However, when you freely give to your spouse and allow them to be themselves, you’ll likely experience the intimacy you desire. This doesn’t mean becoming a doormat for others, or letting them take advantage of you.  But when you release resentments and take an initiative to resolve things between you, you’ll often see the payoff of increased intimacy.

What are ways you and your spouse proactively cultivate intimacy in your relationship?

This post was first published on October 7, 2009.

Reading Time:

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  1. Post-Modern Jen

    Ok, this is the last site I’m going to comment on and then I must go to bed 🙂 I agree with all of the steps listed here. The last three ring especially true to me. The first couple years of my marriage were the hardest as my husband and I worked to become a team. Of course, at the time we didn’t know that’s what we were doing, we thought we just were meant to fight all the time and never get along! Luckily, that has all changed. Somewhere along the way we learned to accept each other as we were and, at the same time, to compromise ourselves just enough to show we cared what the other thought. We know that when we take care of ourselves, we take care of eachother and our kids better. We stopped “keeping score” all the time, and we just started being more kind to eachother. Along with keeping the lines of communication open all the time, we have made our marriage so much stronger than when it started.
    .-= Post-Modern Jen´s last blog ..The New Mom-me: Parlez Vous Aprons? =-.

  2. Amy Reads Good Books

    Very interesting statistic about graduate school! However, I agree. . .it’s only when we’re happy with ourselves that we can really contribute to a marriage.
    .-= Amy Reads Good Books´s last blog ..Teaser Tuesday =-.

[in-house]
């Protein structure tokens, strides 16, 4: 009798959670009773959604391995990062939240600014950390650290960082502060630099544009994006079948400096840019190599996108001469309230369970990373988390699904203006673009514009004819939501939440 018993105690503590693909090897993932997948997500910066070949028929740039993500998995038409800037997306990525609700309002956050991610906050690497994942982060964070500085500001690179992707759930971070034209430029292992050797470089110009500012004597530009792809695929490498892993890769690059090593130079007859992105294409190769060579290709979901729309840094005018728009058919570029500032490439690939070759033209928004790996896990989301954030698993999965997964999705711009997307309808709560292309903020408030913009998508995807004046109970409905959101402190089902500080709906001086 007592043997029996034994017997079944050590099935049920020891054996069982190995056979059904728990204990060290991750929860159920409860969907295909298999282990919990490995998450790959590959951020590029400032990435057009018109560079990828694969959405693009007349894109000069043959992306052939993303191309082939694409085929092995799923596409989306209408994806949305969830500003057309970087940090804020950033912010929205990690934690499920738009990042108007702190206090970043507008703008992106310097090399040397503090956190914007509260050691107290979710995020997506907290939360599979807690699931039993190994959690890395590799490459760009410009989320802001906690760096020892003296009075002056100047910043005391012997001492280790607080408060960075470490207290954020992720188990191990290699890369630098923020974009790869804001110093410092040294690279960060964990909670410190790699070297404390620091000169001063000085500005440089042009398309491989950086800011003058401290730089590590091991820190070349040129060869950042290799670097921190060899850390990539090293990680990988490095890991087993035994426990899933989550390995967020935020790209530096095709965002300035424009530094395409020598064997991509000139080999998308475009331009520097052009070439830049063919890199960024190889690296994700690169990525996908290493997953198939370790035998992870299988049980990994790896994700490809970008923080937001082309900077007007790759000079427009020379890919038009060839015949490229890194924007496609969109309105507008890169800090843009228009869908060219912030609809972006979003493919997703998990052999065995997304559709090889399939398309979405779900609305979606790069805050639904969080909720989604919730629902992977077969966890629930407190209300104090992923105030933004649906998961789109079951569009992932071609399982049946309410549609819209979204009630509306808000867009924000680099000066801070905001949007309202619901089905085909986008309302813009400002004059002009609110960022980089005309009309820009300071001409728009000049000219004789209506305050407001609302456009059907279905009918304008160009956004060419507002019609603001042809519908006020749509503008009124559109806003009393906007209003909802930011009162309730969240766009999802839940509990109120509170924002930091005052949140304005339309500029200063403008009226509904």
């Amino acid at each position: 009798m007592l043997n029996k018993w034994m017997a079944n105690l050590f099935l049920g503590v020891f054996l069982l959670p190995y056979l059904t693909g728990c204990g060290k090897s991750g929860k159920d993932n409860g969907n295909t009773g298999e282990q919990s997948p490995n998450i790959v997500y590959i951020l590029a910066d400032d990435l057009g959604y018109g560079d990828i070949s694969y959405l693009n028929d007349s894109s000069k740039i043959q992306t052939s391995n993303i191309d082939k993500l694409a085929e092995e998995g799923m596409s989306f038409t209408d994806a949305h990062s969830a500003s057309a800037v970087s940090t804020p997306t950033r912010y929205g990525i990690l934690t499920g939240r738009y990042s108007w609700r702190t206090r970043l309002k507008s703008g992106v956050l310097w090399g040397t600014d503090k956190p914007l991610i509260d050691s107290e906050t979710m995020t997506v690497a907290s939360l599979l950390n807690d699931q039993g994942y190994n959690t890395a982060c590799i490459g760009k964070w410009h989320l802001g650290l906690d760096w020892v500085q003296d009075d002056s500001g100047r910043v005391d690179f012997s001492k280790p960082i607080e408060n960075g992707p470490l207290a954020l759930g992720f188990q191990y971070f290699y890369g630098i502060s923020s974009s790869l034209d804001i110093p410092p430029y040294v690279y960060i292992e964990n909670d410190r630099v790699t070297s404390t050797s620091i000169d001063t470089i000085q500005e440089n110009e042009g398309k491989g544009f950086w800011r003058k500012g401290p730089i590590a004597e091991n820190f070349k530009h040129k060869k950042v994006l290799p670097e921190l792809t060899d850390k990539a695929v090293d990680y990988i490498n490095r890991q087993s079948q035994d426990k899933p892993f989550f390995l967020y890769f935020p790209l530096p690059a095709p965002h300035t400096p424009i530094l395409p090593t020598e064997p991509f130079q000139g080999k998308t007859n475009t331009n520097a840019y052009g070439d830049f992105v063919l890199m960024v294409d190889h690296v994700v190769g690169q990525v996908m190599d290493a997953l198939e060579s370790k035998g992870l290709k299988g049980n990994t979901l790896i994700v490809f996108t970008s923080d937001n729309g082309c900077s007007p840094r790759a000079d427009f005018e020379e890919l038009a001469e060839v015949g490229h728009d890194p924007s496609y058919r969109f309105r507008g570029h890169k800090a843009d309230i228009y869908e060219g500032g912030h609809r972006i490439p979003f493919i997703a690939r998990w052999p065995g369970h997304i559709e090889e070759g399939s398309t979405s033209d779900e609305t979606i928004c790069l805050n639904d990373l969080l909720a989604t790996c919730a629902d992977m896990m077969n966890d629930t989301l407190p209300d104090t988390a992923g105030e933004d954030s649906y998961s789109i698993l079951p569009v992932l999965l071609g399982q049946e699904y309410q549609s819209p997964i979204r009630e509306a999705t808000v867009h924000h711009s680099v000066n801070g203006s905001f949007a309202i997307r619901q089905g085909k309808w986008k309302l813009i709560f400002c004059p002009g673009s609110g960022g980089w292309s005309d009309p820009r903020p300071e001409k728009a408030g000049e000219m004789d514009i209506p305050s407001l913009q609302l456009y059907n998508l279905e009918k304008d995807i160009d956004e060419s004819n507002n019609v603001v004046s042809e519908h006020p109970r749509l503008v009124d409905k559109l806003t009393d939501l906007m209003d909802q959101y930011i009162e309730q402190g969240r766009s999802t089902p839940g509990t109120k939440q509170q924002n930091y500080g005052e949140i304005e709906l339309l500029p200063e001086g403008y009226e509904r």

3. babies

    Well !! it’s not for us… let us go to sleep…

  4. prerna

    Oh, I love this post and can so relate to it.. I love the part of being whole and complete first and then, looking for a relationship. Thank you so much for sharing this. Just shows how much of a difference simple things can make.
    .-= prerna´s last blog ..Being a Woman: Celebrating Karva Chauth =-.

  5. Tabitha (From Single to Married)

    Great post! My husband and I do little things for each other but one regular is that every night, almost without fail, I get a foot rub. It’s our time to sit and relax and enjoy each other and it really makes a difference – I think it helps keep us close.
    .-= Tabitha (From Single to Married)´s last blog ..Taps and Thumps and Kicks, Oh My! =-.

  6. Aidan Donnelley Rowley

    Thank you for this thought-provoking post. Certainly food for thought.
    .-= Aidan Donnelley Rowley´s last blog ..The Chase =-.

    • Jennie

      That is an AWESOME idea! Thank you so much for sharing it!

  7. Lisa

    here’s a comment on marriage that i left over at
    “The Lord placed on my heart many yrs ago that when I am frustrated at my husband for ANY reason at all (even if it seems to be ENTIRELY his fault) – what I am to do is:
    Ask the Lord what I have done wrong in the situation, and ask Him to help me change and make it right with Him and my husband.
    Interestingly, there’s ALWAYS something God wants me to see within my OWN self!
    (Pray Psalm 139:23-24 the next time you’re upset with your husband – and you’ll see: God’ll deal with it!)”
    I think it is so important to point the finger back at ME when I’m focusing on another’s faults.

    my latest blog post {Don’t do good deeds.} at

    • Kathy

      Excellent! Thanks for the wise words.

  8. Bethany

    I’m with Lisa – there’s ALWAYS something in ME that I need to address before I go to my hubby. We are currently working through an AMAZING book – “The Love that Lasts: When Marriage meets Grace” – and I highly recommend it to every couple who wants to grow in intimacy with the Lord and each other.